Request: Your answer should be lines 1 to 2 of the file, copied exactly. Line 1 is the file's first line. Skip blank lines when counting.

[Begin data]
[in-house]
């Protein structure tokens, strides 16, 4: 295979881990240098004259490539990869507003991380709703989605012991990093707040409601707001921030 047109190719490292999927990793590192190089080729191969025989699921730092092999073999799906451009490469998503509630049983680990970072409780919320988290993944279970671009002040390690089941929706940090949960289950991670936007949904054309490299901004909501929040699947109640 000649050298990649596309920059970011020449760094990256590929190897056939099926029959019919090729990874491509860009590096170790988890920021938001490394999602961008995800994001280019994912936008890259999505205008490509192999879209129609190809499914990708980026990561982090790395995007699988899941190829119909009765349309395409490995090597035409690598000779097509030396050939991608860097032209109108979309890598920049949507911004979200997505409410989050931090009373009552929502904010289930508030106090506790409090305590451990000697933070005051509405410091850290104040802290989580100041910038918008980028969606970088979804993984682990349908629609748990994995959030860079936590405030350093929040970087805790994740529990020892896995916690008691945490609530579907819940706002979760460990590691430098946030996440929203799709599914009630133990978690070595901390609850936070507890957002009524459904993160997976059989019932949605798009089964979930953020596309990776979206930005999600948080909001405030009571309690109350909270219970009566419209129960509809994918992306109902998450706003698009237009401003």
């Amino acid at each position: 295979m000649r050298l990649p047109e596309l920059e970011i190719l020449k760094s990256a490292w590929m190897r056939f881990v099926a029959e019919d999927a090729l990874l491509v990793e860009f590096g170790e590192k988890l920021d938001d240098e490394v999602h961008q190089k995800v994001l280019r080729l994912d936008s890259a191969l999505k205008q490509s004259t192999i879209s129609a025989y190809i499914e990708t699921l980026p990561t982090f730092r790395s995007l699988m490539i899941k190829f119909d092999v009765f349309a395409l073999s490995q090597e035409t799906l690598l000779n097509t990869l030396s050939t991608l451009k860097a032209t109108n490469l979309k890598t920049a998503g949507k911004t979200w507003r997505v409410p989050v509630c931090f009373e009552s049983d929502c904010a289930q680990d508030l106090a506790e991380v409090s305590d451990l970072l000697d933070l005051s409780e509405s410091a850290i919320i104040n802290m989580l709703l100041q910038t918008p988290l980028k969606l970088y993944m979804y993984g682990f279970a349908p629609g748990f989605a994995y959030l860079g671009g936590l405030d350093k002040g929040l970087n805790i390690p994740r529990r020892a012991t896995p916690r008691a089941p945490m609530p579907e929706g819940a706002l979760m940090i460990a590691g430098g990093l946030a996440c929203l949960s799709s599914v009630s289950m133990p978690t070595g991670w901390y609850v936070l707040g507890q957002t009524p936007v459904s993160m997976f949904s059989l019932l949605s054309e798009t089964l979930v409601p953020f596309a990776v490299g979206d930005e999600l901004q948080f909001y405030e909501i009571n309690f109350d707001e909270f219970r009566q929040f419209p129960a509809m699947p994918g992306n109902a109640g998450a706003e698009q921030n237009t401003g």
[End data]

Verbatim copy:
[in-house]
């Protein structure tokens, strides 16, 4: 295979881990240098004259490539990869507003991380709703989605012991990093707040409601707001921030 047109190719490292999927990793590192190089080729191969025989699921730092092999073999799906451009490469998503509630049983680990970072409780919320988290993944279970671009002040390690089941929706940090949960289950991670936007949904054309490299901004909501929040699947109640 000649050298990649596309920059970011020449760094990256590929190897056939099926029959019919090729990874491509860009590096170790988890920021938001490394999602961008995800994001280019994912936008890259999505205008490509192999879209129609190809499914990708980026990561982090790395995007699988899941190829119909009765349309395409490995090597035409690598000779097509030396050939991608860097032209109108979309890598920049949507911004979200997505409410989050931090009373009552929502904010289930508030106090506790409090305590451990000697933070005051509405410091850290104040802290989580100041910038918008980028969606970088979804993984682990349908629609748990994995959030860079936590405030350093929040970087805790994740529990020892896995916690008691945490609530579907819940706002979760460990590691430098946030996440929203799709599914009630133990978690070595901390609850936070507890957002009524459904993160997976059989019932949605798009089964979930953020596309990776979206930005999600948080909001405030009571309690109350909270219970009566419209129960509809994918992306109902998450706003698009237009401003």